Bridget Louise Riley CH CBE is an English painter who is one of the foremost proponents of Op art. She currently lives and works in London, Cornwall, and France.More ...
Bridget Louise Riley CH CBE (born 24 April 1931) is an English painter who is one of the foremost exponents of Op art. She currently lives and works in London, Cornwall and the Vaucluse in France.
Riley was born in Norwood, London in 1931. Her grandfather was an Army officer. Her father, John Fisher Riley, originally from Yorkshire, was a printer and owned his own business. In 1938 he relocated the printing business, together with his family, to Lincolnshire.
At the beginning of World War II Riley's father was called up into the army and Bridget Riley, together with her mother and sister Sally, moved to a cottage in Cornwall. The cottage, not far from the sea near Padstow, was shared with an aunt who was a former student at Goldsmiths' College, London. Primary education came in the form of irregular talks and lectures by non-qualified or retired teachers. She attended Cheltenham Ladies' College (1946–1948) and then studied art at Goldsmiths College (1949–52), and later at the Royal College of Art (1952–55). There her fellow students included artists Peter Blake, Geoffrey Harcourt (the retired painter, also noted for his many well known chair designs) and Frank Auerbach. In 1955 Riley graduated with a BA degree.
Between 1956 and 1958 she nursed her father, who had been involved in a serious car crash. She suffered a breakdown due to the deterioration of her father's health. After this she worked in a glassware shop. She eventually joined the J. Walter Thompson advertising agency, as an illustrator, where she worked part-time until 1962. The large Whitechapel Gallery exhibition of Jackson Pollock, in the winter of 1958, was to have a major impact on her.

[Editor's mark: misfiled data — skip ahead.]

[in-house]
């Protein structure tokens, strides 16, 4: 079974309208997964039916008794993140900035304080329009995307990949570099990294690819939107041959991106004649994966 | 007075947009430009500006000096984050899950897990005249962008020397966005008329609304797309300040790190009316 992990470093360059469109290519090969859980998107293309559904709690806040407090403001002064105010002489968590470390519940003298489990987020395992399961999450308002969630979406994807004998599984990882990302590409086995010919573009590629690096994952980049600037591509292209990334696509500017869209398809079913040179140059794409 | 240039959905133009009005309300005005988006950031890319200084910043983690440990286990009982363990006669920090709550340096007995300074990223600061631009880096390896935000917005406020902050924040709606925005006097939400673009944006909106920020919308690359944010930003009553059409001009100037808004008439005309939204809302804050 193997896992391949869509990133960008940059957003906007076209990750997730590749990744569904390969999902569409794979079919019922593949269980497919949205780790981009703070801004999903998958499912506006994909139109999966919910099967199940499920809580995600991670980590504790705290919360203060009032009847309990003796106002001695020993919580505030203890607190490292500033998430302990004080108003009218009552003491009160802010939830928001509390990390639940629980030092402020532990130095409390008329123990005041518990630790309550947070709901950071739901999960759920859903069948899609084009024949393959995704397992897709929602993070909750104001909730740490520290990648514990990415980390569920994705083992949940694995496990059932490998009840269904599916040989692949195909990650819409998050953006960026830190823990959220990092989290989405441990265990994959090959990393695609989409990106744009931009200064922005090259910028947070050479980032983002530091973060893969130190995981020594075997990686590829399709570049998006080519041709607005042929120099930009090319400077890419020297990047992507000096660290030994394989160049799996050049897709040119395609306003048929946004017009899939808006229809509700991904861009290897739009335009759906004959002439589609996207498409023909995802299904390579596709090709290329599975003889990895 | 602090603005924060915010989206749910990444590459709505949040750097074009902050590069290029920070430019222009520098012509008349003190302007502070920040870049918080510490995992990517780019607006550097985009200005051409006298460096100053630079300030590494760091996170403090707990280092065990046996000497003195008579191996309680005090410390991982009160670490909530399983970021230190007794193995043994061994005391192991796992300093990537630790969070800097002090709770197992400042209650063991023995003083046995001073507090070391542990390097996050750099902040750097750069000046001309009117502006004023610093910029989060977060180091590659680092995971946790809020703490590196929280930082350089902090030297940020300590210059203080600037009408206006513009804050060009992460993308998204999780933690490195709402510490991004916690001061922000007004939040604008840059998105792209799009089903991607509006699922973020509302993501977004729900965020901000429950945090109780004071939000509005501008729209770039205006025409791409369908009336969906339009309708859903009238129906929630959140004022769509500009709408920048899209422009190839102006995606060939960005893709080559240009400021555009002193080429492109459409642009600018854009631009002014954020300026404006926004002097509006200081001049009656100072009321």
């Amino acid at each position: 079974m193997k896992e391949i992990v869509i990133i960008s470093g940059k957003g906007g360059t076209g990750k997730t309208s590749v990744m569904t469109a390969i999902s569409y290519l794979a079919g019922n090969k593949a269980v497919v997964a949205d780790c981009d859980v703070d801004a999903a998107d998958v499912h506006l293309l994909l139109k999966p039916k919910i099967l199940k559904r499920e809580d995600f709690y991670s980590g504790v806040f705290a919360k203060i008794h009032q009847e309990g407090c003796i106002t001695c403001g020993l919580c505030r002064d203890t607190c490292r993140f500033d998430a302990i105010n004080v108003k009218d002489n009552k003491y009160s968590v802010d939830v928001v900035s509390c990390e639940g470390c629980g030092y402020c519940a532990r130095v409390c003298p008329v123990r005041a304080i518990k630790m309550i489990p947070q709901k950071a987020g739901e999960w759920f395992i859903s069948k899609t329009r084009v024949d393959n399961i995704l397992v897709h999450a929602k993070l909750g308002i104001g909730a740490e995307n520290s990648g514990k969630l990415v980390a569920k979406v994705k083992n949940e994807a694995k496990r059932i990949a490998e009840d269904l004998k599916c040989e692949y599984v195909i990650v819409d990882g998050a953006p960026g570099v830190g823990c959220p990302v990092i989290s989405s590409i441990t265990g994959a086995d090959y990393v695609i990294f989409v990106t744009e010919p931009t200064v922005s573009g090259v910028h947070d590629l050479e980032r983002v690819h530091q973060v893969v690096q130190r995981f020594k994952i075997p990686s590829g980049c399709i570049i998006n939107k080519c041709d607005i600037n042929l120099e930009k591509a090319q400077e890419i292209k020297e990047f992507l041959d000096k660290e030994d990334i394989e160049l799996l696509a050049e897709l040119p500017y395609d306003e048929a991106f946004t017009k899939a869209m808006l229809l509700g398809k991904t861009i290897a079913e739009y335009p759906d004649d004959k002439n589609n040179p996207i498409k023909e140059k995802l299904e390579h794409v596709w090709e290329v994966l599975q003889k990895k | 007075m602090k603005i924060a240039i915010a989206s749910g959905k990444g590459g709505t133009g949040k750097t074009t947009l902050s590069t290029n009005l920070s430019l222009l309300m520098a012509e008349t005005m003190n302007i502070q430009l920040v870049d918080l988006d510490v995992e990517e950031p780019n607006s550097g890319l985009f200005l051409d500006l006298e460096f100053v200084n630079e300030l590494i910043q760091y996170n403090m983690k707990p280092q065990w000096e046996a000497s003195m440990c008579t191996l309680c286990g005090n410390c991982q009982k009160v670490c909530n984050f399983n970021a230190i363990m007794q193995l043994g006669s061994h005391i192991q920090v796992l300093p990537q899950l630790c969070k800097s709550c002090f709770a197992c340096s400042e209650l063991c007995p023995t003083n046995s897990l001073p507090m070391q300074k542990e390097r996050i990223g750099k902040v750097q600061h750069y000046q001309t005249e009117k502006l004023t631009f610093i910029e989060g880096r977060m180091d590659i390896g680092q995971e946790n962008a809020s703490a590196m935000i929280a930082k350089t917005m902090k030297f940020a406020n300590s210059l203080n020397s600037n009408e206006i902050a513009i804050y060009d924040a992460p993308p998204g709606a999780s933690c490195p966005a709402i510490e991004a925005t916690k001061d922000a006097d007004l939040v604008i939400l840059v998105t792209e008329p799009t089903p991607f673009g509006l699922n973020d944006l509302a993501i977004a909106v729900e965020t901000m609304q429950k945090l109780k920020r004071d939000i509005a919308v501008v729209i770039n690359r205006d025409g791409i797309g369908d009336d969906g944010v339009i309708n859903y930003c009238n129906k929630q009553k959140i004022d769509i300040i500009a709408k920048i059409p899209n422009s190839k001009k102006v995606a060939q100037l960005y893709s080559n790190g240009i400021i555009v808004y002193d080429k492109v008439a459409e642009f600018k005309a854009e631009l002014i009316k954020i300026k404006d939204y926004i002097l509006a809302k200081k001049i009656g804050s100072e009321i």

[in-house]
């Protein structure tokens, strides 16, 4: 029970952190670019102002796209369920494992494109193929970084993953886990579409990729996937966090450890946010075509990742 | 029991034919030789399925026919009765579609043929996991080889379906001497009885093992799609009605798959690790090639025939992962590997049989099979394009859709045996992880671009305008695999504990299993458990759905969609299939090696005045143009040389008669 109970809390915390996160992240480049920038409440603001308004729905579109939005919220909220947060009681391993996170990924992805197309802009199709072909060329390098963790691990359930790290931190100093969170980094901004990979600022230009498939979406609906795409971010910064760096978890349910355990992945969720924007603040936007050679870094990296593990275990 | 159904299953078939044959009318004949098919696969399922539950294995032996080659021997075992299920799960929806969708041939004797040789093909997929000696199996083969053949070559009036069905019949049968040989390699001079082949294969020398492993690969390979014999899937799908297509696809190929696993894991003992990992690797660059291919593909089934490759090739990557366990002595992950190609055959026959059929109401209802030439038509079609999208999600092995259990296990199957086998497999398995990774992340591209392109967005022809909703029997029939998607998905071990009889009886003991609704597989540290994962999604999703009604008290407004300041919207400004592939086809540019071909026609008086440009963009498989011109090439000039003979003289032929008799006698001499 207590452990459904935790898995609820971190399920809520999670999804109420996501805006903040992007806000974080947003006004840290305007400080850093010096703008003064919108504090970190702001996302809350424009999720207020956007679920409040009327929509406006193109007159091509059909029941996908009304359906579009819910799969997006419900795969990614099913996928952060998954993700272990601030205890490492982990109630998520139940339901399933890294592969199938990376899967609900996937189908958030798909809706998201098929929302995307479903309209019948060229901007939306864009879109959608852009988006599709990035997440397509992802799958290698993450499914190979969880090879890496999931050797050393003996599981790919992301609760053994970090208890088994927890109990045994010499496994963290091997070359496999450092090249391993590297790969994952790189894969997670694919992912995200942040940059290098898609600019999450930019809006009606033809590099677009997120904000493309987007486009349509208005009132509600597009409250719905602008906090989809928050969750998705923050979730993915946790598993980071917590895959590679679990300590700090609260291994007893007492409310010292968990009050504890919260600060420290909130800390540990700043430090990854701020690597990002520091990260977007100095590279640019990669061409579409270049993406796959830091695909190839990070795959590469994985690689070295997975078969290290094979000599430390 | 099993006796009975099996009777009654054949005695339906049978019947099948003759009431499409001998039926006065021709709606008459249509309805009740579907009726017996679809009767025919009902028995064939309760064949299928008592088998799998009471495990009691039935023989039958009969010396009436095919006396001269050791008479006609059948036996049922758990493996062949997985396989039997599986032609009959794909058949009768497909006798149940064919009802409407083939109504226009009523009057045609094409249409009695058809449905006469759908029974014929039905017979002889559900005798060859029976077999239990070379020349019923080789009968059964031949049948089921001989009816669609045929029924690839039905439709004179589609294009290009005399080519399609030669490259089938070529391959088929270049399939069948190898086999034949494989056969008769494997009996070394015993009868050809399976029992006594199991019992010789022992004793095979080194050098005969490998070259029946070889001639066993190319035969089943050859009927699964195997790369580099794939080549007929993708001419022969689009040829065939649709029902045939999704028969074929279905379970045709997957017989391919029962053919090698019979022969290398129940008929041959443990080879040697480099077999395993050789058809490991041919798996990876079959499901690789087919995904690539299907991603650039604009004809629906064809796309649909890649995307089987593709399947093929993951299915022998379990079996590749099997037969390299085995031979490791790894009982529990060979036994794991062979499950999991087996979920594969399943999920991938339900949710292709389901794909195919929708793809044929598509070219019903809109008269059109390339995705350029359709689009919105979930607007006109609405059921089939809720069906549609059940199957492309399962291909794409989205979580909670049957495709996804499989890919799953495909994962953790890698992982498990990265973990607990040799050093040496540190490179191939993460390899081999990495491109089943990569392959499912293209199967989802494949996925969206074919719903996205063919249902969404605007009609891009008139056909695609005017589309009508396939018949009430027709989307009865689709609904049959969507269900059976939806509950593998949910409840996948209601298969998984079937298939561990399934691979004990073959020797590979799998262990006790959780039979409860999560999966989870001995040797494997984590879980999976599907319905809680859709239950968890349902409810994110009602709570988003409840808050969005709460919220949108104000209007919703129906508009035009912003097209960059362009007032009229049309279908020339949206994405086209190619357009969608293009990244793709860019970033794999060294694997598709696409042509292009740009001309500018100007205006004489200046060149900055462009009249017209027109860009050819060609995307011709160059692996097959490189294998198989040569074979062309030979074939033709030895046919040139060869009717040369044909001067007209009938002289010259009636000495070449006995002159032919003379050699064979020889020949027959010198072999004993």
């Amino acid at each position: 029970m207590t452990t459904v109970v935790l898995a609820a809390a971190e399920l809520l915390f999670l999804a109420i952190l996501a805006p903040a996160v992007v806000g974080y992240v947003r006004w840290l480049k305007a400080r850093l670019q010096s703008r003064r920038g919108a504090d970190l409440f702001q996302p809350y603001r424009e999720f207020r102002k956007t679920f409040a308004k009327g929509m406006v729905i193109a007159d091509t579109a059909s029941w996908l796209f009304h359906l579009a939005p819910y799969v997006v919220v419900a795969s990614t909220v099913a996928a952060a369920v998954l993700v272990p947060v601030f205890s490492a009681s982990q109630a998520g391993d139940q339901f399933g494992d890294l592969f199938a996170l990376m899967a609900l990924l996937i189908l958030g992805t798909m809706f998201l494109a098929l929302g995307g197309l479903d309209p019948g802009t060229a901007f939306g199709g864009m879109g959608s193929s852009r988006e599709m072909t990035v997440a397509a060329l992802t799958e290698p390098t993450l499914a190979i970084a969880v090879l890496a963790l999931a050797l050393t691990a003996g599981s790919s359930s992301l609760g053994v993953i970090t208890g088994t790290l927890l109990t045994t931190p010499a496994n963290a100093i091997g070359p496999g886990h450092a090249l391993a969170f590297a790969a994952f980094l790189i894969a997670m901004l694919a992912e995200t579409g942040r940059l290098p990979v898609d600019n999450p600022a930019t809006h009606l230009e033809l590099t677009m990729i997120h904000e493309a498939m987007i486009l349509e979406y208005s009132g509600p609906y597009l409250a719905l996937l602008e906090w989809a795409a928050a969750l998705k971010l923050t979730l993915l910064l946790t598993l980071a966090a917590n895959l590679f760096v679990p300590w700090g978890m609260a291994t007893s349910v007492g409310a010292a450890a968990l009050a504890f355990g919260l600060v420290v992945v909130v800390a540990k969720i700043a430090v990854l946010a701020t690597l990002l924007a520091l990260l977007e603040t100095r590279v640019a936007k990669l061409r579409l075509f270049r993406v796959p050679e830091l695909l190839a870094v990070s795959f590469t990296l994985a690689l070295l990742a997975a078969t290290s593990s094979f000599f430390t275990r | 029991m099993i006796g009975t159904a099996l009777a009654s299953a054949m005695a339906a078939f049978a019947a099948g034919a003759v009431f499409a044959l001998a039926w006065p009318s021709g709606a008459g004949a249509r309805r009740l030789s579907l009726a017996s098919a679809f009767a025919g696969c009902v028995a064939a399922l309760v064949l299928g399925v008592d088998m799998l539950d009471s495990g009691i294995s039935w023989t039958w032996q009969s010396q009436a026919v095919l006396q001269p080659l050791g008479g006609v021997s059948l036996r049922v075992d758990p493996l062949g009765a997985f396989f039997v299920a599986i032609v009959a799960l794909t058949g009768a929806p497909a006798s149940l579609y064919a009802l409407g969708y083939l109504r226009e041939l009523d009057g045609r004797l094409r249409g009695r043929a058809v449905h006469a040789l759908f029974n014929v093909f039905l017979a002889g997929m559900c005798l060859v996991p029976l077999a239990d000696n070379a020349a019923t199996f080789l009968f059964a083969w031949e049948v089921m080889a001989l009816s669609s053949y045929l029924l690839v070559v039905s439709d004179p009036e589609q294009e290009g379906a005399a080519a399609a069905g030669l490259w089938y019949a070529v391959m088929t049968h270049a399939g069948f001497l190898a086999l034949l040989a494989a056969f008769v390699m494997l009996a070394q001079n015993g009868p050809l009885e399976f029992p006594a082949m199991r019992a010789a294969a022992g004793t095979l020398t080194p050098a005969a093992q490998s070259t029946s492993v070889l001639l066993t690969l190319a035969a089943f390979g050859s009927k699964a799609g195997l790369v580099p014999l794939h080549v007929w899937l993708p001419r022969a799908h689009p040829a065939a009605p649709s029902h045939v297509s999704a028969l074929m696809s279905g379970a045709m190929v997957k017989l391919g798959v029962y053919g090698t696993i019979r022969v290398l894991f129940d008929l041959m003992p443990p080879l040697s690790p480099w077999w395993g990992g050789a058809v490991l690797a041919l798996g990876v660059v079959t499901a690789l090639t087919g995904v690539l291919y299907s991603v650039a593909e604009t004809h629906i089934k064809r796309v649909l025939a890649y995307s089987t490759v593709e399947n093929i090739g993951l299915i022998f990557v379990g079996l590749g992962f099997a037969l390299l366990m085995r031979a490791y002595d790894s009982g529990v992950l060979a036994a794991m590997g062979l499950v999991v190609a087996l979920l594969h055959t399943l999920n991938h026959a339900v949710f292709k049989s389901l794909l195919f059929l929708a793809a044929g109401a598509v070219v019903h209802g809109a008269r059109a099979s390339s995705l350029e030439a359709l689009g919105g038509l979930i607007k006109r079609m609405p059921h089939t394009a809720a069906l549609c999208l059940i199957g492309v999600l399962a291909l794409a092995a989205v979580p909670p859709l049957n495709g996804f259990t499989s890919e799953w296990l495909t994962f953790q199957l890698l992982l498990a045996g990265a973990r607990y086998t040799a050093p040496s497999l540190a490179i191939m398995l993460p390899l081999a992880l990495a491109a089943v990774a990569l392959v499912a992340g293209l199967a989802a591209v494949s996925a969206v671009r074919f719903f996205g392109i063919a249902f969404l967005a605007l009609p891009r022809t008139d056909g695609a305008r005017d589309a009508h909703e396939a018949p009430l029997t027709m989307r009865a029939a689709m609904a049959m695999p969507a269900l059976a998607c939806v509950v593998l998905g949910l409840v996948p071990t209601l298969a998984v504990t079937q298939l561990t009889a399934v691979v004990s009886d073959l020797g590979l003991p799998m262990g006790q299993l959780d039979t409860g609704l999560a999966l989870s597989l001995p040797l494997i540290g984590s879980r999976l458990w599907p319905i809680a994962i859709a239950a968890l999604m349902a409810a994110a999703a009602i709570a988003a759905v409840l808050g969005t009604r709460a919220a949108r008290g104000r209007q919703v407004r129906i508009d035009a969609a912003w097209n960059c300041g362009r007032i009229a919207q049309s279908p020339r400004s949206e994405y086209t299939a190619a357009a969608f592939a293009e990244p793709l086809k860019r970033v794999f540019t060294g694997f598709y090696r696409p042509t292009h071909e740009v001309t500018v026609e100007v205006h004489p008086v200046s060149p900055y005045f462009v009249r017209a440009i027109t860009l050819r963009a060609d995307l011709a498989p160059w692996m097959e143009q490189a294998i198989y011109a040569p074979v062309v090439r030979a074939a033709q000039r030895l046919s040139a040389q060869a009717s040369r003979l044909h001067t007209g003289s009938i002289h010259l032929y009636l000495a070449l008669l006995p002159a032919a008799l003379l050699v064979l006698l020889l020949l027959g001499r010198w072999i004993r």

Her early work was figurative with a semi-impressionist style. Between 1958 and 1959 her work at the advertising agency showed her adoption of a style of painting based on the pointillist technique. Around 1960 she began to develop her signature Op Art style consisting of black and white geometric patterns that explore the dynamism of sight and produce a disorienting effect on the eye and produces movement and color. In the summer of 1960 she toured Italy with mentor Maurice de Sausmarez, and the two visited the Venice Biennale with its large exhibition of Futurist works.
Early in her career, Riley worked as an art teacher for children from 1957–58 at the Convent of the Sacred Heart, Harrow (now known as Sacred Heart Language College). At the Convent of the Sacred Heart, she began a basic design course. Later she worked at the Loughborough School of Art (1959), Hornsey College of Art, and Croydon College of Art (1962–64).
In 1961, with partner Peter Sedgley, she visited the Vaucluse plateau in the South of France, and acquired a derelict farm which would eventually be transformed into a studio. Back in London, in the spring of 1962, Riley was given her first solo exhibition, by Victor Musgrave of Studio One.
In 1968 Riley, with Peter Sedgley and the journalist Peter Townsend, created the artists' organisation SPACE (Space Provision Artistic Cultural and Educational), with the goal of providing artists large and affordable studio space.
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